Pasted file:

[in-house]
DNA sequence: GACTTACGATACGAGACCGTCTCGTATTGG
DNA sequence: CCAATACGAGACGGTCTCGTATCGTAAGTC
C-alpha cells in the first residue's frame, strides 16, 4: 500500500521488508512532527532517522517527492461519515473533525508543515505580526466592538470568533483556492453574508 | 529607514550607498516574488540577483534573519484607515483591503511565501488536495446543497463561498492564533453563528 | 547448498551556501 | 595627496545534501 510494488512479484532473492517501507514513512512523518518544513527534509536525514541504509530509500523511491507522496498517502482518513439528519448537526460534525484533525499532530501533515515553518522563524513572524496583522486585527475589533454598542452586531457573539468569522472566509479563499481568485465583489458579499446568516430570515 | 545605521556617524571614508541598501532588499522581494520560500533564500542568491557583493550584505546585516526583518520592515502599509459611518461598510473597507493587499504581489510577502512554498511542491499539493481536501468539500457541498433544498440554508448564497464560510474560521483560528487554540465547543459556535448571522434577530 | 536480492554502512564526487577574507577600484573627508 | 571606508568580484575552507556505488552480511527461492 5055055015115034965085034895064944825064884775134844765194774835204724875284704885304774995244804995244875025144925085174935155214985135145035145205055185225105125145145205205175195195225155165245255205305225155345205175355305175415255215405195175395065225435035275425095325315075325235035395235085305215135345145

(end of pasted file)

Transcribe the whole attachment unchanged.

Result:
[in-house]
DNA sequence: GACTTACGATACGAGACCGTCTCGTATTGG
DNA sequence: CCAATACGAGACGGTCTCGTATCGTAAGTC
C-alpha cells in the first residue's frame, strides 16, 4: 500500500521488508512532527532517522517527492461519515473533525508543515505580526466592538470568533483556492453574508 | 529607514550607498516574488540577483534573519484607515483591503511565501488536495446543497463561498492564533453563528 | 547448498551556501 | 595627496545534501 510494488512479484532473492517501507514513512512523518518544513527534509536525514541504509530509500523511491507522496498517502482518513439528519448537526460534525484533525499532530501533515515553518522563524513572524496583522486585527475589533454598542452586531457573539468569522472566509479563499481568485465583489458579499446568516430570515 | 545605521556617524571614508541598501532588499522581494520560500533564500542568491557583493550584505546585516526583518520592515502599509459611518461598510473597507493587499504581489510577502512554498511542491499539493481536501468539500457541498433544498440554508448564497464560510474560521483560528487554540465547543459556535448571522434577530 | 536480492554502512564526487577574507577600484573627508 | 571606508568580484575552507556505488552480511527461492 5055055015115034965085034895064944825064884775134844765194774835204724875284704885304774995244804995244875025144925085174935155214985135145035145205055185225105125145145205205175195195225155165245255205305225155345205175355305175415255215405195175395065225435035275425095325315075325235035395235085305215135345145